10 Best Interview Questions That Find Great Talent

Prospective employees prepare canned responses to the questions they think you’ll ask. Your goal should be to set up a discussion that reveals patterns in their behavior and predicts how they’ll fare in your company. Past behavior predicts future behavior, so make it your goal to collect some honest, thoughtful responses that will give you a better idea of how each candidate will actually perform. What are the key questions you should ask?

  1. What is your purpose in life? Most people haven’t thought about this question. If they haven’t, then they’re far more likely to be working solely for the money, and you will know that they’re more likely to jump ship for a chance at more money. Since staff turnover is so expensive—both in time and money—one of your primary goals should be to define which candidates have long-term potential.
  2. How do you make decisions? What you’re looking for in this instance is thought patterns. Ask your candidates to take you through their decision-making processes, and then ask for examples of decisions they’ve made. Check to see if their real-life decisions are made by employing their processes. You’re looking for consistency between what your applicants say and what they do.
  3. Show me how you’d … Ask your applicant to demonstrate one or two of the tasks they’ll be performing for your business. How do you answer the phone? How would you try to sell me this product? How would you edit this document? How would you handle this programming need? Even though the candidate may feel self-conscious, you will gain valuable insight into the ways they perform.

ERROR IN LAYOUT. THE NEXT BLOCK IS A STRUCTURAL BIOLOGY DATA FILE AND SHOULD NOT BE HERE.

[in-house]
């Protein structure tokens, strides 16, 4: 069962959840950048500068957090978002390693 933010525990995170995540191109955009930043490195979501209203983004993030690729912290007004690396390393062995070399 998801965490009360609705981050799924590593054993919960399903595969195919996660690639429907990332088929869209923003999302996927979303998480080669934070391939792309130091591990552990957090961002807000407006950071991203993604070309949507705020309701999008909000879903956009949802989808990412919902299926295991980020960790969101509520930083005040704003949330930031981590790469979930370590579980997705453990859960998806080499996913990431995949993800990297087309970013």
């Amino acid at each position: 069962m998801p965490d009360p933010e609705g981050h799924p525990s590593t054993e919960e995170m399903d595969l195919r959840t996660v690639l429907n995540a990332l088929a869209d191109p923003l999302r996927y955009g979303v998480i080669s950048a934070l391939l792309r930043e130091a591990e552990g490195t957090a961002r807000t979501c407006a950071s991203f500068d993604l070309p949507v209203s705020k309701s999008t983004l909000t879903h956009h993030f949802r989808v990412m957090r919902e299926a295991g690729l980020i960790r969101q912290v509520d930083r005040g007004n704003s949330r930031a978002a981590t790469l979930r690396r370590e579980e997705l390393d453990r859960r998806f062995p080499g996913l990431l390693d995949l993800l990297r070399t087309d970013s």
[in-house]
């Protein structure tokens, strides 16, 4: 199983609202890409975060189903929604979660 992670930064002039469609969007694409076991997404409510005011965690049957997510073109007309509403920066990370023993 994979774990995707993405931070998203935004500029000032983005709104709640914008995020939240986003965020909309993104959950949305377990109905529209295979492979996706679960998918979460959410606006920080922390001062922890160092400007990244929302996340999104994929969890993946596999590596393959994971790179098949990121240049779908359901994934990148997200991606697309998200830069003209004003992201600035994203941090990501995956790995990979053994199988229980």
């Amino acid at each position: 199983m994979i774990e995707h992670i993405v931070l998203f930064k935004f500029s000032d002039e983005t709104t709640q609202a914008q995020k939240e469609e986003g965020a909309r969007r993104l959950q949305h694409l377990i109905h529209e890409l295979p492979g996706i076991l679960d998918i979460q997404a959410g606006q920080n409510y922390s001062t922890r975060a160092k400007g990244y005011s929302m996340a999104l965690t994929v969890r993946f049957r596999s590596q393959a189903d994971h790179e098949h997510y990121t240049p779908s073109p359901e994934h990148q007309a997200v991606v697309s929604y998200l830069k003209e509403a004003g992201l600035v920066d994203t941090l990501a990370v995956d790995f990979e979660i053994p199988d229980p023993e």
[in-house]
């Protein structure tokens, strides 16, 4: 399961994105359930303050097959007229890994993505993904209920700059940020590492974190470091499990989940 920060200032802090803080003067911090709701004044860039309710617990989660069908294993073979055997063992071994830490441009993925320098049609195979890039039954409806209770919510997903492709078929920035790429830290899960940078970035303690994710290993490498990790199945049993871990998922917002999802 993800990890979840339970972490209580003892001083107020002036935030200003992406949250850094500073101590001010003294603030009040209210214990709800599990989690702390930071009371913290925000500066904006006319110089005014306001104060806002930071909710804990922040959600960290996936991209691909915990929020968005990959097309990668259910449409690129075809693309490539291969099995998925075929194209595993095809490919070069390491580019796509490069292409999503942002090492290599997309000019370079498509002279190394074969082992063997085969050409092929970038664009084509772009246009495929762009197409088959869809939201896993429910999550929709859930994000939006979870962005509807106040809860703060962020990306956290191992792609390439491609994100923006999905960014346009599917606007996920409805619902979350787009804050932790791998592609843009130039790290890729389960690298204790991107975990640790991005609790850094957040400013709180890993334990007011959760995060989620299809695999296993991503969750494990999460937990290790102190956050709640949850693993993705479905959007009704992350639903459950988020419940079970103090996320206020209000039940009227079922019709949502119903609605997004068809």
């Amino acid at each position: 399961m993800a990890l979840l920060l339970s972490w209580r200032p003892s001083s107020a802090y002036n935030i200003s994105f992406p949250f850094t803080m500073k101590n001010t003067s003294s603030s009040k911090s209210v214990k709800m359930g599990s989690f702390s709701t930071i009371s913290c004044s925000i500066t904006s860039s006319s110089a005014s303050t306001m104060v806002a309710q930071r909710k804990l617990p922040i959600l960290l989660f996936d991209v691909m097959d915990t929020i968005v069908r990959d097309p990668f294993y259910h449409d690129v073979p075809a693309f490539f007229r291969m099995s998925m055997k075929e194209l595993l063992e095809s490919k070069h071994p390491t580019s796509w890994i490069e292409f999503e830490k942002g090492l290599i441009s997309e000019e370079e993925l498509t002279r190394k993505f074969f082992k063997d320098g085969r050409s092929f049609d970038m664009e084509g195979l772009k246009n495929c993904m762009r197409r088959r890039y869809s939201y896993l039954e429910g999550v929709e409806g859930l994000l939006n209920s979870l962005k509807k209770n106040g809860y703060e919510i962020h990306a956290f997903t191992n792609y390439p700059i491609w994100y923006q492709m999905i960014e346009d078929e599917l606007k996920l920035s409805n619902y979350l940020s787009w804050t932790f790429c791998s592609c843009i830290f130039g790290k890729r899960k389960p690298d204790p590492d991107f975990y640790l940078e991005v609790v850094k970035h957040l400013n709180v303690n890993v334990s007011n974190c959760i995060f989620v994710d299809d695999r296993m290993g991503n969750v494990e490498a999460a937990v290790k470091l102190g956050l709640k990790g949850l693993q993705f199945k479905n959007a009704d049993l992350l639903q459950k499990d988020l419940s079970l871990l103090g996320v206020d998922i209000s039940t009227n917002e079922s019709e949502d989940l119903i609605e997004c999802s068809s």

4. How did you go about researching our company? This question lets you immediately differentiate between casual applicants and those who are authentically interested. A candidate who takes the time to learn about your company and its goals is serious.
  5. Tell me something about me that you think is interesting. Following up on the previous question, you’re sifting out the applicants who haven’t bothered to learn about your company and the goals of its founder. You’re also putting the applicants on the spot and creating an opportunity to see how they think on their feet.
  6. What have your past bosses been like? This question will give you an idea of how candidates relate to authority and will tell you how each candidate likes to be managed. Again, remember that what you’re looking for is patterns in behavior. The tale of one horrendous boss may not indicate trouble, but a litany of gripes about every supervisor indicates a potentially problematic relationship with authority.
  7. What is your greatest fear about this position? The goal of this question is two-fold. First, you can weed out candidates who aren’t entirely honest. Any applicant who claims to not have any fears isn’t being completely truthful. Second, you’ll be able to identify each candidate’s weaknesses (and they all have them). Identifying weaknesses gives you another measure of comparison among candidates, and it can even help you get your new staff member started off right by focusing on the areas about which they’ve expressed concern.
  8. If money were no object, what would your ideal job be? Ideal candidates will be working in—or working toward—their ideal jobs. If the position you’re hiring for has no relationship to the ultimate goals of your applicants, then they’re unlikely to be dedicated, long-term employees. If, however, your job is a step toward what they want to be doing, then even though you may not keep them forever, you’ll get great results from those employees who will continue to work in your field.
  9. Who are the biggest jerks you’ve had to deal with in life? The answers to this question will reveal how your candidates see other people. It reveals how they label others and whether they accept responsibility or shift blame. What you’re looking for is how each candidate resolves the conflict that’s inevitably going to occur.
  10. What parts of work drive you nuts? The question gives you another way to get at each applicant’s weaknesses. The parts of work that we find frustrating highlight our weaknesses and ways in which we struggle.

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